« on: August 10, 2011, 06:07:09 PM »
This is a non issue. Don't go around discussing this ($700 in CC debt is not that much in the grand scheme of things), but it is a non-issue.
« on: August 10, 2011, 05:04:50 PM »
And what do you suppose the employment status of those unknown/non-replys is? I would bet it is overwhelmingly "unemployed" or "underemployed."
« on: August 10, 2011, 02:41:52 PM »
Quoted from Wikipedia: "The Streisand effect is a primarily online phenomenon in which an attempt to hide or remove a piece of information has the unintended consequence of publicizing the information more widely. It is named after American entertainer Barbra Streisand, whose attempt in 2003 to suppress photographs of her residence inadvertently generated further publicity.
Similar attempts have been made, for example, in cease-and-desist letters, to suppress numbers, files and websites. Instead of being suppressed, the information receives extensive publicity, often being widely mirrored across the Internet or distributed on file-sharing networks."
Here, Cooley sued a blogger and commenters to protect their reputation. As a result, news of the suit and the claims being made about Cooley have just garnered MORE attention. http://www.cooley.edu/newsevents/2011/071411_Cooley_Protects_Alumni_Students_and_Reputation.html
Many more people are "discussing" them online and pointing out that they did not retain any Cooley grads to defend themselves.
« on: August 10, 2011, 02:34:49 PM »
This should not be you alone against the school. Talk to your faculty advisor, get some counsel from an advocate within the school. Where your advisor will not condone plagarism, it is not his job to punish you for it. You need what you are going to school to become - an advocate... counsel. Your best bet may be retaining an attorney to help you through the process.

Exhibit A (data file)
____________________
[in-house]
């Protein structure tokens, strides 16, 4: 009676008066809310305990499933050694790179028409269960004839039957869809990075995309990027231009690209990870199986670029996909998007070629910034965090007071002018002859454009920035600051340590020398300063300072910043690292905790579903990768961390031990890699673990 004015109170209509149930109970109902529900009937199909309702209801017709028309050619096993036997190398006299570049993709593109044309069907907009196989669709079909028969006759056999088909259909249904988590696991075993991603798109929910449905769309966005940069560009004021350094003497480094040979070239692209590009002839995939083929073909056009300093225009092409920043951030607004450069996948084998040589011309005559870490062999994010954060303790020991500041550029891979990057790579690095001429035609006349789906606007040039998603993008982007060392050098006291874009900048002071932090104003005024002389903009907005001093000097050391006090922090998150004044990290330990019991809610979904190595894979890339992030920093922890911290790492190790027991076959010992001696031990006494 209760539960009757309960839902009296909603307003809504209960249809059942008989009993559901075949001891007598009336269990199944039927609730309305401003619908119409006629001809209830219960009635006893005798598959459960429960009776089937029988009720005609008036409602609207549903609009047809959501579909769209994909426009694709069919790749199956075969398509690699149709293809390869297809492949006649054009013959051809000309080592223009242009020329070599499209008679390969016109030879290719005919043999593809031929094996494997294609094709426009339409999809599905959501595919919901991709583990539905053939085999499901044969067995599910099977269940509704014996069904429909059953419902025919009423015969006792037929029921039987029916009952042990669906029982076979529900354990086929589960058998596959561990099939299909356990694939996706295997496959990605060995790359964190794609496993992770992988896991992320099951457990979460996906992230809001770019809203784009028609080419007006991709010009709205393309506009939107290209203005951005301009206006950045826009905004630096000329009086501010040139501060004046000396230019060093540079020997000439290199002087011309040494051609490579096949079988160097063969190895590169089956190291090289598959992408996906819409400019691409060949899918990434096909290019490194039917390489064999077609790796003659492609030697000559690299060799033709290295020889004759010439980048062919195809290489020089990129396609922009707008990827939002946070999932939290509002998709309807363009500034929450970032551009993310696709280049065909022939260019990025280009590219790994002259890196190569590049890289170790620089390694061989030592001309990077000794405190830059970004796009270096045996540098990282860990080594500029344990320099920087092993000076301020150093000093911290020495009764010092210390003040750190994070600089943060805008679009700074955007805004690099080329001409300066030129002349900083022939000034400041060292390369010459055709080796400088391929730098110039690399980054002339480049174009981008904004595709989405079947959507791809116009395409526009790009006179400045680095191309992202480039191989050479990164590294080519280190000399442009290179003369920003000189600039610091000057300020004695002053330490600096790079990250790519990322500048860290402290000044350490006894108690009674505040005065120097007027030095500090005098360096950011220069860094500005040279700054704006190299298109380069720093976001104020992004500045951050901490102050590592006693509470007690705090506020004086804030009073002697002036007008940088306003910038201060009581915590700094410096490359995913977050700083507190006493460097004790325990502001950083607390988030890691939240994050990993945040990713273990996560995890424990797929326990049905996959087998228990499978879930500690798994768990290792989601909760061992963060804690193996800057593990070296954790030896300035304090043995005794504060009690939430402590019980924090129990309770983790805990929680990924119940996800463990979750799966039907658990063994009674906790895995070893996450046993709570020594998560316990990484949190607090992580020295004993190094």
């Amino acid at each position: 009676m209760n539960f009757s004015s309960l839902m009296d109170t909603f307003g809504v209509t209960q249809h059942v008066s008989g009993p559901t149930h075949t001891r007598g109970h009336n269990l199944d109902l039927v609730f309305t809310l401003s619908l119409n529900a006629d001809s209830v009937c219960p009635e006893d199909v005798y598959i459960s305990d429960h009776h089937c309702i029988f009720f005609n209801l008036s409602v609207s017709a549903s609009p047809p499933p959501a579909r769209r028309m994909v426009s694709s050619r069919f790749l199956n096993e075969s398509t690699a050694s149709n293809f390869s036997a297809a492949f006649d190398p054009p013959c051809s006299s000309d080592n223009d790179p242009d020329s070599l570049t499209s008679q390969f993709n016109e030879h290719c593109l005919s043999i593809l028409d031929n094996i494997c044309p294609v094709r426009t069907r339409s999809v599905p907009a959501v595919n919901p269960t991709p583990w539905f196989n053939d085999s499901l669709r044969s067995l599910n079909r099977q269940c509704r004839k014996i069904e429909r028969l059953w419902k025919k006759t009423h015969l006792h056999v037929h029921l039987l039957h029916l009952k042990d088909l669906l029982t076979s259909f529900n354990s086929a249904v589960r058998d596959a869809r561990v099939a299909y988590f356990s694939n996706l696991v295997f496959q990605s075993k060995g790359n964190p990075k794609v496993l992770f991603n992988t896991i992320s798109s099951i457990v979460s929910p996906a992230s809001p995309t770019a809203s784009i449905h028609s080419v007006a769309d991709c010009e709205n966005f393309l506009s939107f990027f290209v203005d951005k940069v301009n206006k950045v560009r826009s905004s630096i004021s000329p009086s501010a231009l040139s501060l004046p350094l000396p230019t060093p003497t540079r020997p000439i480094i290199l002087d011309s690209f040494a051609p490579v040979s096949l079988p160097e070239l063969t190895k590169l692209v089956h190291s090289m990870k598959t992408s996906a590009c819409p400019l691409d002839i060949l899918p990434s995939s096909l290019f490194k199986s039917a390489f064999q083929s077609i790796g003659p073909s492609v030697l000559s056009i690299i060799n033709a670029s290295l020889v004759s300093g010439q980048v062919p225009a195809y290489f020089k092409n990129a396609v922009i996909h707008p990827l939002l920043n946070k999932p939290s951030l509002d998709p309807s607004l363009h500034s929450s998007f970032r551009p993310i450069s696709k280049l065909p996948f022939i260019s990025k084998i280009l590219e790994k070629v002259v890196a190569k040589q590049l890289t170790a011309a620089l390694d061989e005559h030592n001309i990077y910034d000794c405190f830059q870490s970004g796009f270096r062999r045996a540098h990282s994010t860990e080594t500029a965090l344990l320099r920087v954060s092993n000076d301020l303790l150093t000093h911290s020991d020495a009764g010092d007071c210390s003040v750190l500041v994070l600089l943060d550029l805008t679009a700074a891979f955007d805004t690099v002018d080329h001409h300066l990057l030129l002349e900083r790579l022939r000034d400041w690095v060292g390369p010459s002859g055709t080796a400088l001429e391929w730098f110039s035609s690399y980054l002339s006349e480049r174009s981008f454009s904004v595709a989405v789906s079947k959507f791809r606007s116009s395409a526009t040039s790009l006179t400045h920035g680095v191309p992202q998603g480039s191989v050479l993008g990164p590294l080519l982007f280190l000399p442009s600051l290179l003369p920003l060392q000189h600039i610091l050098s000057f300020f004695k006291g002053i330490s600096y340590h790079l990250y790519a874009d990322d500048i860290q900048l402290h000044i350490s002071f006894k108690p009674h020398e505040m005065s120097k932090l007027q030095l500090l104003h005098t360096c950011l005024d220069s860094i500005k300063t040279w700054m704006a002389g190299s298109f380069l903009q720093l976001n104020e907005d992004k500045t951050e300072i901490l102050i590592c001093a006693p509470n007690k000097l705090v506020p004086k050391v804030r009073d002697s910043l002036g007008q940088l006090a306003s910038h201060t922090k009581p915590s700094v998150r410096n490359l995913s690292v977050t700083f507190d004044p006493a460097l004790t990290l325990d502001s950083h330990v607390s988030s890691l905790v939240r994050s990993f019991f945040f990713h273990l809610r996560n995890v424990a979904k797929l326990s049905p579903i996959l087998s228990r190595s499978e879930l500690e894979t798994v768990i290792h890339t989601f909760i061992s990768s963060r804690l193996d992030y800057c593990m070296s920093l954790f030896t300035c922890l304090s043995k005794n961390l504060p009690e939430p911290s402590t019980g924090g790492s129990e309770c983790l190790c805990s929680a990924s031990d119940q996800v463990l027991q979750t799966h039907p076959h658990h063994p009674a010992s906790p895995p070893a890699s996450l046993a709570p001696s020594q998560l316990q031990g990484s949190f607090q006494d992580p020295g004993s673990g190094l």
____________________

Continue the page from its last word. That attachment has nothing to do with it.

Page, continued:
« on: August 10, 2011, 02:00:01 PM »
Sounds like you have not completed the disciplinary process yet - you will have a chance to plead your case. First thing you need to do is fully educate yourself on the process and your rights. Talk to your faculty advisor and get some guidance from him/her. Do not start assuming things that will happen, a semester suspension seems extreme. You may fail the assignment, and perhaps the class, then get put on double-secret probation or whatnot. Don't start negotiating against yourself.
There are 2 things you can do right now. First, talk to the state Bar, explain the situation and ask them if this will preclude admission. Second, there are law firms that specialize in dealing with bar admission/C&F problems, talk to one of them. Perhaps run these by your advisor.
« on: August 10, 2011, 12:42:27 PM »
And with their lawsuit against bloggers and anonymous commenters they are learning about the "Striesand Effect."
Cooley is opening another campus in FL. Are you serious? I didn't know that. It is already, by far, the largest law school in the US. How many new law schools does that make for FL in the past 5 years, 5? Too fast, way too fast.